Clearly, if that notice was provided by laser printer manufacturers, fewer counterfeiters would attempt to use the machines to counterfeit money. So why not just announce it in product literature and discourage counterfeiting before it is done, rather than wait a track down criminals AFTER the fact? There must be more to this story.

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Monday, November 22, 2004

State of US Privacy - International Report

State of US Privacy - International Report has been published and posted on the Privacy International Web Site. This report looks at key areas of concern to privacy advocates, including Rulings from the Supreme Court, status of The Privacy Act of 1974, FTC and consumer Privacy (longest section of this report), Internet Privacy, Electronic Surveillance, The Patriot Act, The 9-11 Commission, Surveillance and National ID, RFID (Radio Frequency ID tags). and Voting Privacy.

The above is just the US report. The introduction page to the Privacy International and EPIC Annual Global Privacy Study has links to individual country reports, a foreward, executive summary, overview, a Privacy Glossary and a links to International specific threats to privacy,Privacy Resources Worldwide page. Invaluable global view and perspective.

It's not light reading, so dedicate a few hours at the very least to reading it. Fortunately, it's all linked, annotated, cross referenced and uses all the best features of the web to make reading and research comprehensible. I'll be devoting some time to it myself and highly recommend everyone spend at least a click through and skim of at least a few of the pages of this comprehensive and exhaustive report.

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ID Theft Passport Microchip

Microchip passport critics say ID theft possible This USA Today Story outlines how the design in some electronic passports currently undergoing testing, could be read by identity thieves who simply walk past a passport holder with a reader in a briefcase. Security measures are concentrating on making certain that the ID is authentic, with little to no concern about protecting the passport information from unauthorized readers.

Most privacy advocates don't have an issue with verifying identity for international travel. Our concern is that our data is not protected from criminals and thieves that may seek to steal the rich booty of information required to be stored on electronic passports.

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posted by RealitySEO at 9:07 AM 0 comments

Friday, November 12, 2004

Privacy lost with keystroke?

Privacy lost with keystroke is a Christian Science Monitor article just out this week. The Susan Llewelyn Leach article describes a scenario where an angry driver cuts you off in traffic, that you might use public records now available online to look up the car owner by using his license plate number. Once you find the name, you can look up social security numbers, court & legal records, financial information, and it's all available in a few keystrokes from your personal computer.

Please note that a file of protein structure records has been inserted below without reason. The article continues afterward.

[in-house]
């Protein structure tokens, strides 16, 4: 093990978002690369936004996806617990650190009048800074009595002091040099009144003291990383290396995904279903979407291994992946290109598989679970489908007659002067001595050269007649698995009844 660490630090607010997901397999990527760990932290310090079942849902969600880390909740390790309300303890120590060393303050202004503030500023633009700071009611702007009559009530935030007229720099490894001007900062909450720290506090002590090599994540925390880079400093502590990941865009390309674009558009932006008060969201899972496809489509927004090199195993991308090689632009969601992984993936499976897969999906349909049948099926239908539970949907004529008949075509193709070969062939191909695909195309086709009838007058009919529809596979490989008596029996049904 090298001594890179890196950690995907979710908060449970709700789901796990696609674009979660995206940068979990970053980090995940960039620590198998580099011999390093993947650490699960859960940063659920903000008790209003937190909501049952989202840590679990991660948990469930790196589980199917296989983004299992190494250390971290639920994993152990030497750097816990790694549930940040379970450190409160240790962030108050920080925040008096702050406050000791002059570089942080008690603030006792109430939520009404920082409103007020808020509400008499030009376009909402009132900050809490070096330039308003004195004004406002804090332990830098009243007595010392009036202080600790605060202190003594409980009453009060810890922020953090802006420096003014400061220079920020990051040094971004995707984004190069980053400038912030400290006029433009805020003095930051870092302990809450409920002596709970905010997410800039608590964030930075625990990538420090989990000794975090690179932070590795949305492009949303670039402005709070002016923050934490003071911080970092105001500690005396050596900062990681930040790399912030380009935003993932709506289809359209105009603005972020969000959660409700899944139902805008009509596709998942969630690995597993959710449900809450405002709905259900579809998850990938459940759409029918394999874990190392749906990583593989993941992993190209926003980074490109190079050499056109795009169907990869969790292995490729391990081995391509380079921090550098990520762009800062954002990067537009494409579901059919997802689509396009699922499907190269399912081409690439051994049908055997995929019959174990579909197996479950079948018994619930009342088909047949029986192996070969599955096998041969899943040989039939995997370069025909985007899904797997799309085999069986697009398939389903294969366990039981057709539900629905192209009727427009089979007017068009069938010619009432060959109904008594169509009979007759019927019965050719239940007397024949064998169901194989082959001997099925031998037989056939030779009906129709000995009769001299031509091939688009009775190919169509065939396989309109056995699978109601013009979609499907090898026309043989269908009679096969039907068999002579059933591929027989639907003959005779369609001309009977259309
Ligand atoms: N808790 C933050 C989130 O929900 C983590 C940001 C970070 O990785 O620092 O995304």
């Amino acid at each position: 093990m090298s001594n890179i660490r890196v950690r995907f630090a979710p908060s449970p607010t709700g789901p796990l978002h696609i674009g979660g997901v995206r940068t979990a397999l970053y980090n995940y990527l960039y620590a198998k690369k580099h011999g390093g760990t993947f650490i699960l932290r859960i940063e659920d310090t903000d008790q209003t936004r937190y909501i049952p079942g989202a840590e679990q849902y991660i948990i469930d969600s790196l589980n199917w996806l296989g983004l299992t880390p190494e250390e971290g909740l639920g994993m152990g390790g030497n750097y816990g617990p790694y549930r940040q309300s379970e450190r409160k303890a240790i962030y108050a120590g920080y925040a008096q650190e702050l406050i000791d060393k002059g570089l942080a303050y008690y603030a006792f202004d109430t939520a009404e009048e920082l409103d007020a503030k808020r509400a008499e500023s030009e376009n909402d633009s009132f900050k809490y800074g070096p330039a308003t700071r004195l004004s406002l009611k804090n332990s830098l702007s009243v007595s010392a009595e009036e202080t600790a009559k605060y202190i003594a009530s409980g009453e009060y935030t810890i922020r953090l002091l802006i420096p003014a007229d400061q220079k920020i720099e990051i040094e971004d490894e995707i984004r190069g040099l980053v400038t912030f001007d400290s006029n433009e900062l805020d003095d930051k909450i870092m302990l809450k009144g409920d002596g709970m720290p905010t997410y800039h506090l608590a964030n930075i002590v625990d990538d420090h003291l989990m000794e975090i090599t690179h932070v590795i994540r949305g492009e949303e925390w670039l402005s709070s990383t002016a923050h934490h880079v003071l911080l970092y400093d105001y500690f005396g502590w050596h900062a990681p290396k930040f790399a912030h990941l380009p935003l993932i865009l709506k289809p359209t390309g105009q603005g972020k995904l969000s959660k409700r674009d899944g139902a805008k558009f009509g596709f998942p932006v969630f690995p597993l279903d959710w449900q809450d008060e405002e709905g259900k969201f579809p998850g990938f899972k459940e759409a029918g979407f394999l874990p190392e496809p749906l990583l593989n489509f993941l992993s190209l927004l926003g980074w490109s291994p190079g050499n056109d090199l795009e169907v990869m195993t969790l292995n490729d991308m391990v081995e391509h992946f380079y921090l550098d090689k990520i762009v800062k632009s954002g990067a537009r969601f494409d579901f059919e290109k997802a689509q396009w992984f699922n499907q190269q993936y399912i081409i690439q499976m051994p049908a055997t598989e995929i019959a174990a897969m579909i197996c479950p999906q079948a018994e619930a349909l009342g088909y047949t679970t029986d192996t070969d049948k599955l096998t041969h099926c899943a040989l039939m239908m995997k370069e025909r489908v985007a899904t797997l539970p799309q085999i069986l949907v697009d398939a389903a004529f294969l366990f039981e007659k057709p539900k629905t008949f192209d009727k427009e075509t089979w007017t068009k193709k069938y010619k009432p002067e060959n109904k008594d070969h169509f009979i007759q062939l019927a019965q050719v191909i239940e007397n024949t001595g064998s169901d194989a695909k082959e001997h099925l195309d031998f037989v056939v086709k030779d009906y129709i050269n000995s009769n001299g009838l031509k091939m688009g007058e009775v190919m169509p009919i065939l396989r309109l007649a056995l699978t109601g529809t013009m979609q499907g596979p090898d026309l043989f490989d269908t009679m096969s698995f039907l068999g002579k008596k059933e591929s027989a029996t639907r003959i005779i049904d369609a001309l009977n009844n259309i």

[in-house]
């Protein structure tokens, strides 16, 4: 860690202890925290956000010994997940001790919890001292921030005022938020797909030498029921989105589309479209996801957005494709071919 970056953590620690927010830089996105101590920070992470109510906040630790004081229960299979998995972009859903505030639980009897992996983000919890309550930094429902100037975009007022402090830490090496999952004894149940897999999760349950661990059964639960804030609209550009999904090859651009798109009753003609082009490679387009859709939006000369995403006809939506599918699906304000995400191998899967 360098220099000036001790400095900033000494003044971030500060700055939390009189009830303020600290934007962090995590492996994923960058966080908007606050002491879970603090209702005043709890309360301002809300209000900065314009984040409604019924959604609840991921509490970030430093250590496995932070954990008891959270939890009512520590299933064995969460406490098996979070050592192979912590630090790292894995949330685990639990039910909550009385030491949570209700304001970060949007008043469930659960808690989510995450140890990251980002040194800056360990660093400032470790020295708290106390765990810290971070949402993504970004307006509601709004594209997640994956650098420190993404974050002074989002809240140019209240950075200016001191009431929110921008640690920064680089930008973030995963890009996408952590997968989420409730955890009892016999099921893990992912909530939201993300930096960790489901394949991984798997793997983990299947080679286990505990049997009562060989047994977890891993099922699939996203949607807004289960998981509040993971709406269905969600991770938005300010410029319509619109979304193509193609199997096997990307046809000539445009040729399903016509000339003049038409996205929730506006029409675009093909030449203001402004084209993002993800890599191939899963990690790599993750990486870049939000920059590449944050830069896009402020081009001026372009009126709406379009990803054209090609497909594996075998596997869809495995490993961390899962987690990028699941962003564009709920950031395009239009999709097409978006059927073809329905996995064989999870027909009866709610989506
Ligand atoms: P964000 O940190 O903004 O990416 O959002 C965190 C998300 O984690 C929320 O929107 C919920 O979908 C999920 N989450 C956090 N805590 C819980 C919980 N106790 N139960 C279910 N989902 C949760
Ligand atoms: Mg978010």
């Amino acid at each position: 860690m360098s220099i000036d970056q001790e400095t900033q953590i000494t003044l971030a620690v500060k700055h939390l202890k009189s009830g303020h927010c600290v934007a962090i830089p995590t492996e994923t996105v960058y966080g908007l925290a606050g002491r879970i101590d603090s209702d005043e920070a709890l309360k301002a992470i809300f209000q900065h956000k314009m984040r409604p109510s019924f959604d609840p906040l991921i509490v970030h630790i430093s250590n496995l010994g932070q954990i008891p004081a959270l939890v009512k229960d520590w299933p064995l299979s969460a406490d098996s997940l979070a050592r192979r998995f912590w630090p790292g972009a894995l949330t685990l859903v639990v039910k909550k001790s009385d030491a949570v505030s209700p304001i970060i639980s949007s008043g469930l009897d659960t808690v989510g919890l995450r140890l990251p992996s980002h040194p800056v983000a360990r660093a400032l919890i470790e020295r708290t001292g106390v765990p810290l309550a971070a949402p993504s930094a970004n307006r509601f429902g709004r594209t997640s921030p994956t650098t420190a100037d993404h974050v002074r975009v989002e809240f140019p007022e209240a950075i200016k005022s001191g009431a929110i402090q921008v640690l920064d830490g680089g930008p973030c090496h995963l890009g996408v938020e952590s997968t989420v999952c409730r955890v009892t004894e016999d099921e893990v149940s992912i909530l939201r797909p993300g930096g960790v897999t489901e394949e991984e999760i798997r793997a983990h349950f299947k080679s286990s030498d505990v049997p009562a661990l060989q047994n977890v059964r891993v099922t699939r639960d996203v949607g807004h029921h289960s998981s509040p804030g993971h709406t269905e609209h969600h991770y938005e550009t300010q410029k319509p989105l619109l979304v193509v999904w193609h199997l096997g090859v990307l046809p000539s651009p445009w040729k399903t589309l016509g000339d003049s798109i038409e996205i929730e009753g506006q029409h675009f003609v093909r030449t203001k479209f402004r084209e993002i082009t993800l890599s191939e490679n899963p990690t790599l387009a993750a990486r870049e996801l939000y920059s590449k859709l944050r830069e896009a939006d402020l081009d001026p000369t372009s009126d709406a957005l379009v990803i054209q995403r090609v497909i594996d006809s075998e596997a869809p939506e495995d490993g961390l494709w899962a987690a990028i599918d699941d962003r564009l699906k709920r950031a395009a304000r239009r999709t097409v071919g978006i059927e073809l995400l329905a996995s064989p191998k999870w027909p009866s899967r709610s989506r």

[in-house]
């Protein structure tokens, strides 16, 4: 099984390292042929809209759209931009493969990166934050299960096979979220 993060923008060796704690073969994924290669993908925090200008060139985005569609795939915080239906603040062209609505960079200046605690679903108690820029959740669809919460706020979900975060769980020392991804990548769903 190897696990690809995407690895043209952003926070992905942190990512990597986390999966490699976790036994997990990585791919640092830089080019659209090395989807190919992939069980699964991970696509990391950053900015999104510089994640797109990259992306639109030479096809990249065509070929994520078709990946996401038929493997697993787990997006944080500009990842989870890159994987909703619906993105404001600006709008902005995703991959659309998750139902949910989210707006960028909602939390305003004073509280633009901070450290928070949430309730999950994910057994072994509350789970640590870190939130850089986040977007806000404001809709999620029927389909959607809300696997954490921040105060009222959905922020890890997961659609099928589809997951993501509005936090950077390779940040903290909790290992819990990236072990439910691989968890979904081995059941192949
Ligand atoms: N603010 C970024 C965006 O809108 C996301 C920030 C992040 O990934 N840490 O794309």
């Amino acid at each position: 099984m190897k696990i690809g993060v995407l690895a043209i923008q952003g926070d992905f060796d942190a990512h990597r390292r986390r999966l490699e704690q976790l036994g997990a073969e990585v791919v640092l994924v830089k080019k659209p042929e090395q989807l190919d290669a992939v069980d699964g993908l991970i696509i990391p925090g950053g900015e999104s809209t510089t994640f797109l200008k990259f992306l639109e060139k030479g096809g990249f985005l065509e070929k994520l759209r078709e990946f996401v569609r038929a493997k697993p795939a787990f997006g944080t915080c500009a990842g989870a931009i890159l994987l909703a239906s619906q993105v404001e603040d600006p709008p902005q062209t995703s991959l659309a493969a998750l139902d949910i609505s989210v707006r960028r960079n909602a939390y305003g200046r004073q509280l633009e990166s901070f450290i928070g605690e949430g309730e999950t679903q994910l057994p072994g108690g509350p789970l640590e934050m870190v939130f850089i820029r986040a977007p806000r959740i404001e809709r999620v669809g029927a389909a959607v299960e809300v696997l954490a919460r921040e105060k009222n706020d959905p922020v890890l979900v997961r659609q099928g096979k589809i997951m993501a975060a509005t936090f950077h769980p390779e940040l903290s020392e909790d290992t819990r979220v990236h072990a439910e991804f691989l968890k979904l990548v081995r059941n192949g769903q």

This alarming scenario is only now coming into public awareness. It's been known for some time that privacy is becoming a quaint idea and that expectations of privacy are naive and silly. The information is out there. We've got to put a lid on the easy public access to personal information before this gets entirely out of hand. Television shows and movies have fed us fanciful tales everywhere from "Law & Order" to "CSI" have shown privacy invasion issues used by stalkers and killers. But what about less spectacular things like ruining someones credit or good reputation?

No-Fly lists are being compiled by Transportation Security Administration that keep even well known senators off of airplanes and we've no idea why or how that might happen. Yet it did and continues because we allow the government secrecy, but don't allow basic privacy of average citizens.

The Privacy lost with keystroke article is one of many by major media outlets, yet little is being done to solve this privacy nightmare.

Stay tuned . . .

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Wednesday, November 10, 2004

Privacy and secutiry events

Upcoming Privacy & Security Events

IAPP KnowledgeNet Seminar
For IAPP Members Only November 18, 2004 Atlanta, GA

CLE Program: The 2004 Isaac Pitblado Lectures: Privacy - Another Snail in the Ginger Beer
November 19-20, 2004 Manitoba, Canada

Privacy Laws & Business One Day Seminar
December 1, 2004The Hatton London, England

Privacy Laws & Business Data Protection Act Training Course
December 7, 2004 London, England

SANS Cyber Defense Initiative East 2004
December 7-14, 2004 Hilton Washington & Towers Washington, DC

National Security, Law Enforcement and Data Protection
December 8, 2004 London, England

Privacy Laws & Business Data Protection Auditing Workshops
December 13-14th, 2004 London, England

Privacy Laws & Business Data Protection Act Training Course
February 9, 2005 London, England

Privacy Laws & Business Data Protection Auditing Workshops
February 21-22, 2005 Leeds, England

Privacy Laws & Business Data Protection Act Training Course
March 15, 2005 Edinburgh, Scotland

CFP2005: 15th Annual Conference on Computers, Freedom and Privacy
April 12-15, 2005 Seattle, WA

Privacy Laws & Business Data Protection Act Training Course
April 26, 2005 Manchester England

Privacy Laws & Business Data Protection Auditing Workshops
May 16 – 17, 2005 London, England

Privacy Laws & Business Data Protection Act Training Course

June 8, 2005 London England

Privacy Laws & Business Data Protection Auditing Workshops
July 11 – 12, 2005 Edinburgh, Scotland

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posted by RealitySEO at 9:58 AM 0 comments